Top legal issues facing the sports industry

Part
01
of five
Part
01

Top Legal Issues - Sports Industry: Licensing And Deals

After an exhaustive search through the public domain, we have established that there are no preexisting reports revealing the top 3-5 legal issues facing the sports industry as it relates to licensing and deals. Moreover, there are almost no reports or articles that directly address this topic (especially for licensing and deals). However, we have provided helpful findings obtained through our research. Below mentioned are the helpful findings and an outline of our research strategy, to better understand why the requested information is publicly unavailable.


Helpful Findings: top legal issues facing the sports industry as it relates to licensing and deals

  • Intellectual property rights and licensing issues cover 50% in esports.
  • The esports industry is facing legal issues related to "the way the young audience consumes the content — predominantly via streaming platforms such as Twitch — and the complex relationships between publishers of the games (who own the IP in the game), eSports event owners and the growing number of professional eSports teams."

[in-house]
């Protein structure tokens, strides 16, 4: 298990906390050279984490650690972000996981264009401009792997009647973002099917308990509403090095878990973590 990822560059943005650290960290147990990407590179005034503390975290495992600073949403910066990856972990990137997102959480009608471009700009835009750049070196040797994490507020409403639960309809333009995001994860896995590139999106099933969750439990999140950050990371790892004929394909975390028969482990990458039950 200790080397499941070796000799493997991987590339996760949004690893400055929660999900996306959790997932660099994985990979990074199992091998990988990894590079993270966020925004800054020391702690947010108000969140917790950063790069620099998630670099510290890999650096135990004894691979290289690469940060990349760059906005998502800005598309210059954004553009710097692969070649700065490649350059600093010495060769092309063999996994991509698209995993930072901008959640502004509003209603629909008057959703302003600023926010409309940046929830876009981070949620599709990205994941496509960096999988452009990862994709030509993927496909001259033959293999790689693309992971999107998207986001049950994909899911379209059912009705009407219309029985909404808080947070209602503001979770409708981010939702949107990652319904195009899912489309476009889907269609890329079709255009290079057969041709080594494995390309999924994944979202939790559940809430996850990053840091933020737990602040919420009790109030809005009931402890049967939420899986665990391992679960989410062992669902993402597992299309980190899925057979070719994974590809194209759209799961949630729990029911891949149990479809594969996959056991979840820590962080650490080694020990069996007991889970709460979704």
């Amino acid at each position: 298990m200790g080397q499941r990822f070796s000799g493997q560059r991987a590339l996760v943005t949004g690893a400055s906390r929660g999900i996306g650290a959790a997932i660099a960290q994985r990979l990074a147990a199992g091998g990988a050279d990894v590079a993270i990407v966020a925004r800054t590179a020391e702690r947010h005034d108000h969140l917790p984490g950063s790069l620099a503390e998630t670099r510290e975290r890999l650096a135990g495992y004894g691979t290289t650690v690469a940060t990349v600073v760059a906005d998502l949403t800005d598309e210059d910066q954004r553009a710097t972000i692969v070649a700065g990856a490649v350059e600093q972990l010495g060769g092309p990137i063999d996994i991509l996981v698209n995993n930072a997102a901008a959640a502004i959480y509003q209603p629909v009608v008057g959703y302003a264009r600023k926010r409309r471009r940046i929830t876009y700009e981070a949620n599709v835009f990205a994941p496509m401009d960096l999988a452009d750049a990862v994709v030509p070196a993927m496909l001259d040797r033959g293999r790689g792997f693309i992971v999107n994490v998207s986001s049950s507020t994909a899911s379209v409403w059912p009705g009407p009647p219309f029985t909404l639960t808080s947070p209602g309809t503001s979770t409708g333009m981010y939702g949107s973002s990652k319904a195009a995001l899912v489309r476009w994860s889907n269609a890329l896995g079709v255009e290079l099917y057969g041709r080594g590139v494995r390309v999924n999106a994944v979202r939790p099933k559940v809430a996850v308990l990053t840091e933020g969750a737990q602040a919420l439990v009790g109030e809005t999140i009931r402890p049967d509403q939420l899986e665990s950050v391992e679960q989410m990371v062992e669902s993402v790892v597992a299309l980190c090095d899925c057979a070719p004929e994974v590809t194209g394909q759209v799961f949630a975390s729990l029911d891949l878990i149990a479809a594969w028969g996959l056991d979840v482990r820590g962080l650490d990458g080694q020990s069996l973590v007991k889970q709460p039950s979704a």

• The negotiation of licensing in premium sports media rights is one of the key areas of debate in terms of reserved rights.
  • In November 2016, Sky Sports have blocked over 1,500 unauthorized live streams of fights. Since then, joint bids for major sporting events is a trend up until now.
  • Collective Bargaining Agreement in NFL with the NFL Players Association (NFLPA) that will expire in 2021.
  • The regulation of sports betting within borders.
  • The suitability of Las Vegas as the host city for a professional sports franchise. It is now free to decide on "whether to legalize sports betting or not."
  • This has become a hot issue in the sports industry leaving some of the key stakeholders who look this as "opportunities to monetize" whereas, "others raise concerns about the impact legalized gambling could have on the integrity of the game, and federal and state governments consider their roles and legislative next steps."